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Bin Laden lived close to forces with U.S. ties

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Bin Laden lived close to forces with U.S. ties

Elite Pakistan army regiment, long allied with United States, headquartered near bin Laden compound

  • Osama bin Laden's compound in Abbottabad,Pakistan
    Sajaad Ali Quershi/FlickrOsama bin Laden's compound in Abbottabad,Pakistan

ISLAMABAD — Headquartered a stone’s throw from where Osama bin Laden was killed is Pakistan’s Frontier Force, an elite military regiment with close ties to the United States.

If you have read the deluge of reports, it might seem like the militaries of Pakistan and the United States have been forever at odds.

Both sides have publicly, and vehemently, criticized each other following the U.S. raid in Abbottabad that killed bin Laden. And the United States has long voiced its frustration with the Pakistan army for, among other things, not pursuing militants more aggressively in the tribal region of North Waziristan.

But privately, analysts say, the two countries actually get along quite well. And even before recent overtures by Secretary of State Hillary Rodham Clinton and U.S. Sen. John Kerry — who both visited Pakistan recently and who announced that Pakistan and the United States have agreed to cooperate more closely on counter-terrorism measures — the two countries’ militaries were working closely together.

In fact, they have a long and storied partnership, one that began in earnest in the 1980s during the Afghan war against the Soviet Union and that continues today in the so-called war against terror.

“The Pakistan army … has had a long history of working together with the U.S. Army, not only in Afghanistan, Iraq and Somalia, but in Haiti, Bosnia and other parts of the world,” said Ikram Sehgal, a Karachi-based defense analyst who is the editor of the Defense Journal of Pakistan.

And through it all there has been the Frontier Force.

It was the Frontier Force that supplied 5,500 troops to fight alongside the United States during the first Gulf War in 1991 and it was the Frontier Force that guarded the U.S. embassy in Mogadishu, Somalia in the 1990s.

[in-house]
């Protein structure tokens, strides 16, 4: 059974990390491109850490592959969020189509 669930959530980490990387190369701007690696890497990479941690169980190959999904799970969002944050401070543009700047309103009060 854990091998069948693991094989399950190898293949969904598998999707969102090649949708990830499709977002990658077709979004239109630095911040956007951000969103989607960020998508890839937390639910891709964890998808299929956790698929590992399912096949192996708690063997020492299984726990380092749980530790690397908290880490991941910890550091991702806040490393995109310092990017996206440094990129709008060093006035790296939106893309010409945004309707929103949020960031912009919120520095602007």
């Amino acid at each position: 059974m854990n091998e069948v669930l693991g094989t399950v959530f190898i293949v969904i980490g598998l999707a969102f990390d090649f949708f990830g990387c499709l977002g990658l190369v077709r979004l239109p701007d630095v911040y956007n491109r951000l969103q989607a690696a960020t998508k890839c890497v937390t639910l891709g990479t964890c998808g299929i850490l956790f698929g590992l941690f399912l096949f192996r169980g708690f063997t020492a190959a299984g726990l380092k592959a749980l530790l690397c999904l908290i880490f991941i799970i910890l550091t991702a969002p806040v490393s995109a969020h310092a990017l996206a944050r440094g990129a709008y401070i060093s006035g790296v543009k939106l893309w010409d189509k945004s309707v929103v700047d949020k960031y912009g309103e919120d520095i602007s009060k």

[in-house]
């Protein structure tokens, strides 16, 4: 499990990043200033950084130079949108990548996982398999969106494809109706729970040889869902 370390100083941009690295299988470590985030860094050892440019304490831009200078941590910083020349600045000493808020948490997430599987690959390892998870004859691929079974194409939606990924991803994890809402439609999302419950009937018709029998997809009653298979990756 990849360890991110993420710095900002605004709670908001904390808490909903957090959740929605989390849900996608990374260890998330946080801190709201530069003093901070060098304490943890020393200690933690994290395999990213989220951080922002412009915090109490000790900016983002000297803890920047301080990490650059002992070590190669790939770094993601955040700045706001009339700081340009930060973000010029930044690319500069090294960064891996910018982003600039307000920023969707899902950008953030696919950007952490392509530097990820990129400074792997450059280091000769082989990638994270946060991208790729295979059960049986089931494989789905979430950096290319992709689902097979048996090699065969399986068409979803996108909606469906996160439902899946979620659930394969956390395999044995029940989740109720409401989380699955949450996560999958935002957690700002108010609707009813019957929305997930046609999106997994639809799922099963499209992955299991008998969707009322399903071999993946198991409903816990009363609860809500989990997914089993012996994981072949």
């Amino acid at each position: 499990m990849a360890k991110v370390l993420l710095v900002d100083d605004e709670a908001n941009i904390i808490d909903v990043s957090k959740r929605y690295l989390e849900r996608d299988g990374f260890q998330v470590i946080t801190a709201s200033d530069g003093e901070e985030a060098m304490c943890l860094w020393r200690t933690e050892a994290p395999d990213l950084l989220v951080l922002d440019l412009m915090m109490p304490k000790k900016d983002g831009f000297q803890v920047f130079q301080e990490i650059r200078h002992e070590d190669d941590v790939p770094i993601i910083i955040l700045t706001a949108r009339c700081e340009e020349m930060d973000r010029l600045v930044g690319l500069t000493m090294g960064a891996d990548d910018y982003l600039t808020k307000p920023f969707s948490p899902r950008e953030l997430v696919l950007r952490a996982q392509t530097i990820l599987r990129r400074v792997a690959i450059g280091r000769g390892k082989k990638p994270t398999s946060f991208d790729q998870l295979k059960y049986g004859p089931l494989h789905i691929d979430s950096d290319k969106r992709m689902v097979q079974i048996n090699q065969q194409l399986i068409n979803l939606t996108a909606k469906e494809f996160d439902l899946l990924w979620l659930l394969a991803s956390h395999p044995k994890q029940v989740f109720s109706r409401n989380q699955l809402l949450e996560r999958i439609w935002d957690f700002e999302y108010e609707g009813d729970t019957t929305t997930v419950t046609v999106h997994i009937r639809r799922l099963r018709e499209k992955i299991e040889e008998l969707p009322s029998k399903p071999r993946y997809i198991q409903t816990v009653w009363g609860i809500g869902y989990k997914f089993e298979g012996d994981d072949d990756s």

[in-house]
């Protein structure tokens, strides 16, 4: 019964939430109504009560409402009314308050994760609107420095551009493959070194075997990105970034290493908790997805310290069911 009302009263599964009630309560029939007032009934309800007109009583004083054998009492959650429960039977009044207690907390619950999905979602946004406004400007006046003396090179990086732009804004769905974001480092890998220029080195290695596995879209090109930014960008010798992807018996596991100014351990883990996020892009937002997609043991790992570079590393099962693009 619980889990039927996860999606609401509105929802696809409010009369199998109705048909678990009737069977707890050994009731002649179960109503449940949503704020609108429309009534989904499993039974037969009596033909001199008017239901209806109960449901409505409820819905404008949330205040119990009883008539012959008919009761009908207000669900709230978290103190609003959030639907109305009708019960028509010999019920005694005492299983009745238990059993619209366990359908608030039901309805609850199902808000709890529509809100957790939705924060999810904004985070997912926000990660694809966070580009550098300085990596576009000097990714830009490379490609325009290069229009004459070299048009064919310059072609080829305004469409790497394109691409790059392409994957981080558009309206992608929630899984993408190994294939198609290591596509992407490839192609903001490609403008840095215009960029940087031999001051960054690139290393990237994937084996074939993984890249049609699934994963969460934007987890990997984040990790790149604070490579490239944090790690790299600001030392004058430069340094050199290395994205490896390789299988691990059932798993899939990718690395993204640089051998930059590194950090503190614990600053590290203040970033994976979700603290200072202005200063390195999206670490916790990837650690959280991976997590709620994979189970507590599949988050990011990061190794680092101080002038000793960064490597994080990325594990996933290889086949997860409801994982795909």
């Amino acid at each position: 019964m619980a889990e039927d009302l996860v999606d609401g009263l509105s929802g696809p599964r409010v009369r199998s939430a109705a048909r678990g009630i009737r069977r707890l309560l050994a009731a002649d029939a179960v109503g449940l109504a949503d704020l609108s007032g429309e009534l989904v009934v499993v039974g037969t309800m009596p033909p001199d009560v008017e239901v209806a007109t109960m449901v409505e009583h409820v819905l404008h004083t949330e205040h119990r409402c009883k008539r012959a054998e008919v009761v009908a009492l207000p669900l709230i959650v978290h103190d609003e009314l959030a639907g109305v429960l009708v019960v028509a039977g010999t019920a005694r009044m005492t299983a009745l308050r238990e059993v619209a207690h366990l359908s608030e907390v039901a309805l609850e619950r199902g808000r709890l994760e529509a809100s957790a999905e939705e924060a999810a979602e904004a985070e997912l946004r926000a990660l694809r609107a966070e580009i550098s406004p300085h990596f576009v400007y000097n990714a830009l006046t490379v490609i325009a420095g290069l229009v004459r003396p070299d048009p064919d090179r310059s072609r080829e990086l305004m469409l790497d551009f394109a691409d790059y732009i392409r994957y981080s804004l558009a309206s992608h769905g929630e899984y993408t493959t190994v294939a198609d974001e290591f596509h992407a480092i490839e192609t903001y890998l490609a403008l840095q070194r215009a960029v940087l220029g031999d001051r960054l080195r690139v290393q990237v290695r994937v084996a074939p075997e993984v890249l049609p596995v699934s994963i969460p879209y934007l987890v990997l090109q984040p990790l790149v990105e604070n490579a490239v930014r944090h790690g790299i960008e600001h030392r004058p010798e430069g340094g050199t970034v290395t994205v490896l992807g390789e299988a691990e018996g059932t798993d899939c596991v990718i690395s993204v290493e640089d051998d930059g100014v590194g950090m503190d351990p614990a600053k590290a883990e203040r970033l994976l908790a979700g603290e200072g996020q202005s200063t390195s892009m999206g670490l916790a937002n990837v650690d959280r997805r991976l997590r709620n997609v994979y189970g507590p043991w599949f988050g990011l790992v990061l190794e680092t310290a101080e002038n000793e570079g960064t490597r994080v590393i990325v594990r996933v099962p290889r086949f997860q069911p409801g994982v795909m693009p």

Perhaps most significantly, it was the Frontier Force that helped to rescue U.S. rangers trapped in Mogadishu after two Black Hawk helicopters were shot down by rocket-propelled grenades in 1993. Pakistan’s involvement was a detail left out of the popular book, "Black Hawk Down," and the even more popular movie of the same name.

In Mogadishu, the Frontier Force served alongside the U.S. 10th Mountain Division. Popularly known as “The Piffers” in Pakistan, the Frontier Force has participated in missions all over the world, often alongside the United States.

In his memoir, former Pakistani President Pervez Musharraf criticized the filmmakers of "Black Hawk Down" for ignoring Pakistan’s role in the rescue mission.

“When U.S. troops were trapped in the thickly populated Madina Bazaar area of Mogadishu, it was the Seventh Frontier Force Regiment of the Pakistan Army that reached out and extricated them. The bravery of the U.S. troops notwithstanding, we deserved equal, if not more, credit,” Musharraf wrote. “But the filmmakers depicted the incident as involving only Americans.”

Although Pakistan has officially denied playing any role in the operation that killed bin Laden on May 2, interviews with several local residents, analysts and senior intelligence officials suggest that, in fact, there were elements of both the intelligence community and the army who knew of the raid beforehand and that there was more cooperation between the two countries than officials are publicly admitting.

Political analysts said Islamabad is likely downplaying its role in the operation to protect itself from a potential backlash from its citizens, who have grown impatient with U.S. activity throughout the country, including the ongoing drone attacks in North Waziristan that have killed, by many accounts, hundreds of civilians.

Niaz Ali, who lives a few streets away from the compound where bin Laden had been hiding, said that he first heard the sound of a helicopter at about 12:15 a.m., almost 50 minutes before the operation began. He said it hovered over the area until, about five to 10 minutes later, it landed on the grounds of the Frontier Force training center. He did not know whether it was a U.S. or Pakistani helicopter.

Frontier Force officials, however, rejected Ali’s version of events. Officials said the unit played no role in the operation against bin Laden despite its history of cooperating with the United States and despite being based less than a half mile from the al-Qaeda leader's hideout.

The coincidence has, unsurprisingly, raised eyebrows. But no officials, government or military, were willing to comment on whether or not the Frontier Force had prior knowledge of the attack.

Sehgal simply said that he believed the decades-long cooperation between the Frontier Force and the U.S. Army remained strong and that the two forces both trusted and understood each other.

“Frontier Force officers have been trained by the U.S. Army … They have worked together not for months but for years,” he said. “Therefore, there has always been a sense of comfort and understanding between the two sides that has led them to trust and rely on each other.”

This article originally appeared on GlobalPost.

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